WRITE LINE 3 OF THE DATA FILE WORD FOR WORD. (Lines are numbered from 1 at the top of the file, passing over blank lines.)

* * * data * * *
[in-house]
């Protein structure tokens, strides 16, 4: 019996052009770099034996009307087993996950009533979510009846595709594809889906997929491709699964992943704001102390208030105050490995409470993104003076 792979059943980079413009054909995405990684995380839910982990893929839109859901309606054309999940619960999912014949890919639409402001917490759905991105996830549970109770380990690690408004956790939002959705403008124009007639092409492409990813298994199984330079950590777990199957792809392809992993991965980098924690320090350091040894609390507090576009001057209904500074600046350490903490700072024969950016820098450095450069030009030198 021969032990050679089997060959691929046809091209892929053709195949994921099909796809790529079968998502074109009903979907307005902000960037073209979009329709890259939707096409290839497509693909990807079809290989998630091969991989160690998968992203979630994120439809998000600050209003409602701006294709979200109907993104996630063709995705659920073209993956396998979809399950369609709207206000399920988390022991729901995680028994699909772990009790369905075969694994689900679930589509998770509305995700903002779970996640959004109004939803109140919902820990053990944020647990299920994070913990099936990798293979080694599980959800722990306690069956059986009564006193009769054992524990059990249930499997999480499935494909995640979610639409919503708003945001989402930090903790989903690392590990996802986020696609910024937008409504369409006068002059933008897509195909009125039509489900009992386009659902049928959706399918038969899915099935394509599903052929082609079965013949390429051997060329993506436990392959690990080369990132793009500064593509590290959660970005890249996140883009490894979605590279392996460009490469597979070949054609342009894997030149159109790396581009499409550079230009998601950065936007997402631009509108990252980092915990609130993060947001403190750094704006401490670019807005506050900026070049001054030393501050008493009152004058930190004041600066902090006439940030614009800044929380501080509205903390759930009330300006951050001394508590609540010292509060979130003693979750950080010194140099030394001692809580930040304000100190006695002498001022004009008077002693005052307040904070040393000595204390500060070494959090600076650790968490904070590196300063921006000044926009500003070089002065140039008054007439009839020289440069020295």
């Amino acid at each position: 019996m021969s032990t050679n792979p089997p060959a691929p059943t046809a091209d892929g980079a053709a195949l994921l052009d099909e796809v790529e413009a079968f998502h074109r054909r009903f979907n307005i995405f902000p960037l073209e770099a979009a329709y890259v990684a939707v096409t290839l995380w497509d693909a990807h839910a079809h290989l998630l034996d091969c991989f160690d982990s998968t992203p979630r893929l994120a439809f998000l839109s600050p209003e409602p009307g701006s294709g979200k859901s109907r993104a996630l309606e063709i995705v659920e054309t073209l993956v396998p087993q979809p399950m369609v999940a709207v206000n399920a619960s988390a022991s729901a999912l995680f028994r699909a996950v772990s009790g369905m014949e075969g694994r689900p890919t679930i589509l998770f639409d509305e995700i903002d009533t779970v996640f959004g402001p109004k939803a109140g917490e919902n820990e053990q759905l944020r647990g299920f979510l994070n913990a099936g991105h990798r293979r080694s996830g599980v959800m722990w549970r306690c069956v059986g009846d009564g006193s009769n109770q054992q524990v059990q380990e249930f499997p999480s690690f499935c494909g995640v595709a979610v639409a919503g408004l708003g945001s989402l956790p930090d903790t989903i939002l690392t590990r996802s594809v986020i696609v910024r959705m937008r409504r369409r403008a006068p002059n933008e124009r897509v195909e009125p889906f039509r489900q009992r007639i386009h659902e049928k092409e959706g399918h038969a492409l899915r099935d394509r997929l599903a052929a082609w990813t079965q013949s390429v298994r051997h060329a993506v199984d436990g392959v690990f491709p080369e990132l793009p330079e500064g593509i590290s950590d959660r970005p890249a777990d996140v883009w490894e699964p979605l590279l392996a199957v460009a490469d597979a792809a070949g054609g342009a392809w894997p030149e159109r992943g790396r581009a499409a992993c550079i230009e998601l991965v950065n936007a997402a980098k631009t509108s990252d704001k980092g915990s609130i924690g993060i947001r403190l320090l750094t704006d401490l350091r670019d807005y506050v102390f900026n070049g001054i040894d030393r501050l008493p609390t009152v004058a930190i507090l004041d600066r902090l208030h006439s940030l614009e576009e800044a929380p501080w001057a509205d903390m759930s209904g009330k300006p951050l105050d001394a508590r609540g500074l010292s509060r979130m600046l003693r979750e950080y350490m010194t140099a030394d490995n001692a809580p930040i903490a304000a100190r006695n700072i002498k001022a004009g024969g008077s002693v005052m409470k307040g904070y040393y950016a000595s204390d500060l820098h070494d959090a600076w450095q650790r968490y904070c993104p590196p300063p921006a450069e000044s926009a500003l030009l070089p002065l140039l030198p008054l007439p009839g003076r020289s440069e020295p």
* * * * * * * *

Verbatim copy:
């Amino acid at each position: 019996m021969s032990t050679n792979p089997p060959a691929p059943t046809a091209d892929g980079a053709a195949l994921l052009d099909e796809v790529e413009a079968f998502h074109r054909r009903f979907n307005i995405f902000p960037l073209e770099a979009a329709y890259v990684a939707v096409t290839l995380w497509d693909a990807h839910a079809h290989l998630l034996d091969c991989f160690d982990s998968t992203p979630r893929l994120a439809f998000l839109s600050p209003e409602p009307g701006s294709g979200k859901s109907r993104a996630l309606e063709i995705v659920e054309t073209l993956v396998p087993q979809p399950m369609v999940a709207v206000n399920a619960s988390a022991s729901a999912l995680f028994r699909a996950v772990s009790g369905m014949e075969g694994r689900p890919t679930i589509l998770f639409d509305e995700i903002d009533t779970v996640f959004g402001p109004k939803a109140g917490e919902n820990e053990q759905l944020r647990g299920f979510l994070n913990a099936g991105h990798r293979r080694s996830g599980v959800m722990w549970r306690c069956v059986g009846d009564g006193s009769n109770q054992q524990v059990q380990e249930f499997p999480s690690f499935c494909g995640v595709a979610v639409a919503g408004l708003g945001s989402l956790p930090d903790t989903i939002l690392t590990r996802s594809v986020i696609v910024r959705m937008r409504r369409r403008a006068p002059n933008e124009r897509v195909e009125p889906f039509r489900q009992r007639i386009h659902e049928k092409e959706g399918h038969a492409l899915r099935d394509r997929l599903a052929a082609w990813t079965q013949s390429v298994r051997h060329a993506v199984d436990g392959v690990f491709p080369e990132l793009p330079e500064g593509i590290s950590d959660r970005p890249a777990d996140v883009w490894e699964p979605l590279l392996a199957v460009a490469d597979a792809a070949g054609g342009a392809w894997p030149e159109r992943g790396r581009a499409a992993c550079i230009e998601l991965v950065n936007a997402a980098k631009t509108s990252d704001k980092g915990s609130i924690g993060i947001r403190l320090l750094t704006d401490l350091r670019d807005y506050v102390f900026n070049g001054i040894d030393r501050l008493p609390t009152v004058a930190i507090l004041d600066r902090l208030h006439s940030l614009e576009e800044a929380p501080w001057a509205d903390m759930s209904g009330k300006p951050l105050d001394a508590r609540g500074l010292s509060r979130m600046l003693r979750e950080y350490m010194t140099a030394d490995n001692a809580p930040i903490a304000a100190r006695n700072i002498k001022a004009g024969g008077s002693v005052m409470k307040g904070y040393y950016a000595s204390d500060l820098h070494d959090a600076w450095q650790r968490y904070c993104p590196p300063p921006a450069e000044s926009a500003l030009l070089p002065l140039l030198p008054l007439p009839g003076r020289s440069e020295p």